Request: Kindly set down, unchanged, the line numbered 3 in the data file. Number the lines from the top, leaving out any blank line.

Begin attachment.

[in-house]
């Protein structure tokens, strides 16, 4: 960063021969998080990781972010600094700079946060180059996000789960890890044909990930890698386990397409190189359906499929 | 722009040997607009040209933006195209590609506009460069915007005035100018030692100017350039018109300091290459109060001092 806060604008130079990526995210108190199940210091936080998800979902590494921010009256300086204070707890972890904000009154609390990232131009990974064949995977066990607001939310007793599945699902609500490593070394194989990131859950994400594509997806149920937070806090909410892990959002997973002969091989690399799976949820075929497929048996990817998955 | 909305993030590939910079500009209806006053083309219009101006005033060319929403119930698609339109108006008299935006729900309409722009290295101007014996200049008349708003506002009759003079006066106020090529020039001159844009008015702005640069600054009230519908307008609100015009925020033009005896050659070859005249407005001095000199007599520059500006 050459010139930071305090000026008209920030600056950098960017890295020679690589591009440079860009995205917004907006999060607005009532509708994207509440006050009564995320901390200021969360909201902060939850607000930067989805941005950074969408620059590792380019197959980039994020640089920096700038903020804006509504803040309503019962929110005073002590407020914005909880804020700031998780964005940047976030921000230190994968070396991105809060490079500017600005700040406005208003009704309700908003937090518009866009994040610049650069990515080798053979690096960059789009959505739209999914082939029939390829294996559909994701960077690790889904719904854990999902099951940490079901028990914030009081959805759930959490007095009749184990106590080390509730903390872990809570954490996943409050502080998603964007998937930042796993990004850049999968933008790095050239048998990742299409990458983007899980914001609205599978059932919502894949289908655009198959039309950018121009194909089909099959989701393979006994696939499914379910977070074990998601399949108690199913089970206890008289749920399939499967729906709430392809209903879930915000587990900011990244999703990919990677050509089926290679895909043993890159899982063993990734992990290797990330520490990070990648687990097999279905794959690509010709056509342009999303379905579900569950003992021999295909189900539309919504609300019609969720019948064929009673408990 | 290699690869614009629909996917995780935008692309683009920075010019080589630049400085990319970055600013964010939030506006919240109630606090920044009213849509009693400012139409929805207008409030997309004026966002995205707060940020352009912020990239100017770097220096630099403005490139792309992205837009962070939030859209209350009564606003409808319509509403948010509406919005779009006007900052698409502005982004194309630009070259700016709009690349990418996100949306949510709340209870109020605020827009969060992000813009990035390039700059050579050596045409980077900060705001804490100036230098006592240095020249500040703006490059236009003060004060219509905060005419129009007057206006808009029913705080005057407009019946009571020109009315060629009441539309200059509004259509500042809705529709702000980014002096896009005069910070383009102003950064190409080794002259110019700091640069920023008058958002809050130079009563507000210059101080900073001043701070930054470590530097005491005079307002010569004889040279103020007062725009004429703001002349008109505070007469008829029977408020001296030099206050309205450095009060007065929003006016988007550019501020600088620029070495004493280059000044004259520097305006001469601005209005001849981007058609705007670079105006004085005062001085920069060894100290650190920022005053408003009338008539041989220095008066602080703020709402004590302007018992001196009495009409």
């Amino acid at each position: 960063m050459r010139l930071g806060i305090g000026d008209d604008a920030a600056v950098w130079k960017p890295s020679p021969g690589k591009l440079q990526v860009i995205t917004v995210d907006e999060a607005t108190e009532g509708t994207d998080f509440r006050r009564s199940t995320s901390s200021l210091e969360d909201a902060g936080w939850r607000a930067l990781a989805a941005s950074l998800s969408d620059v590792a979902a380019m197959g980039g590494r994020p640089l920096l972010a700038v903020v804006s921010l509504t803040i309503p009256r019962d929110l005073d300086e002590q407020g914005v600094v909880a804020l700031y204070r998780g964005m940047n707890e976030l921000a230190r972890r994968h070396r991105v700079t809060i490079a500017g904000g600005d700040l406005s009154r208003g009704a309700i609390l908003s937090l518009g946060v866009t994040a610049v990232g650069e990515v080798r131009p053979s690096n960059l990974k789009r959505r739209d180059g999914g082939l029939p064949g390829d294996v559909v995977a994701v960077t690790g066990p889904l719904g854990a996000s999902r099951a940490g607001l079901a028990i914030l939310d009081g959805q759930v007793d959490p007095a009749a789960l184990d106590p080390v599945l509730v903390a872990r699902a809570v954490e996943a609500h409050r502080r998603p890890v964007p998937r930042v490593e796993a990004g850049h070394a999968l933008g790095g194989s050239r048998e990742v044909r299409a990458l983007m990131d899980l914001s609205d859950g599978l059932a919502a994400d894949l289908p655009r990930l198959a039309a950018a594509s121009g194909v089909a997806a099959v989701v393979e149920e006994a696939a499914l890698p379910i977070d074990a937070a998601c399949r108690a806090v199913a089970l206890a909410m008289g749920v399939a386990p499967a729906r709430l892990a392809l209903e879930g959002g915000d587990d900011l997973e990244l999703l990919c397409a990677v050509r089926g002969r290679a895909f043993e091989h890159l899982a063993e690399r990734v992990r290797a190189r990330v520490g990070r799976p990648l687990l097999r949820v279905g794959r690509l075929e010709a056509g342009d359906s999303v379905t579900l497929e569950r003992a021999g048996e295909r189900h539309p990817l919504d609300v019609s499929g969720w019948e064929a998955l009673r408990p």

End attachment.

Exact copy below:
């Amino acid at each position: 960063m050459r010139l930071g806060i305090g000026d008209d604008a920030a600056v950098w130079k960017p890295s020679p021969g690589k591009l440079q990526v860009i995205t917004v995210d907006e999060a607005t108190e009532g509708t994207d998080f509440r006050r009564s199940t995320s901390s200021l210091e969360d909201a902060g936080w939850r607000a930067l990781a989805a941005s950074l998800s969408d620059v590792a979902a380019m197959g980039g590494r994020p640089l920096l972010a700038v903020v804006s921010l509504t803040i309503p009256r019962d929110l005073d300086e002590q407020g914005v600094v909880a804020l700031y204070r998780g964005m940047n707890e976030l921000a230190r972890r994968h070396r991105v700079t809060i490079a500017g904000g600005d700040l406005s009154r208003g009704a309700i609390l908003s937090l518009g946060v866009t994040a610049v990232g650069e990515v080798r131009p053979s690096n960059l990974k789009r959505r739209d180059g999914g082939l029939p064949g390829d294996v559909v995977a994701v960077t690790g066990p889904l719904g854990a996000s999902r099951a940490g607001l079901a028990i914030l939310d009081g959805q759930v007793d959490p007095a009749a789960l184990d106590p080390v599945l509730v903390a872990r699902a809570v954490e996943a609500h409050r502080r998603p890890v964007p998937r930042v490593e796993a990004g850049h070394a999968l933008g790095g194989s050239r048998e990742v044909r299409a990458l983007m990131d899980l914001s609205d859950g599978l059932a919502a994400d894949l289908p655009r990930l198959a039309a950018a594509s121009g194909v089909a997806a099959v989701v393979e149920e006994a696939a499914l890698p379910i977070d074990a937070a998601c399949r108690a806090v199913a089970l206890a909410m008289g749920v399939a386990p499967a729906r709430l892990a392809l209903e879930g959002g915000d587990d900011l997973e990244l999703l990919c397409a990677v050509r089926g002969r290679a895909f043993e091989h890159l899982a063993e690399r990734v992990r290797a190189r990330v520490g990070r799976p990648l687990l097999r949820v279905g794959r690509l075929e010709a056509g342009d359906s999303v379905t579900l497929e569950r003992a021999g048996e295909r189900h539309p990817l919504d609300v019609s499929g969720w019948e064929a998955l009673r408990p």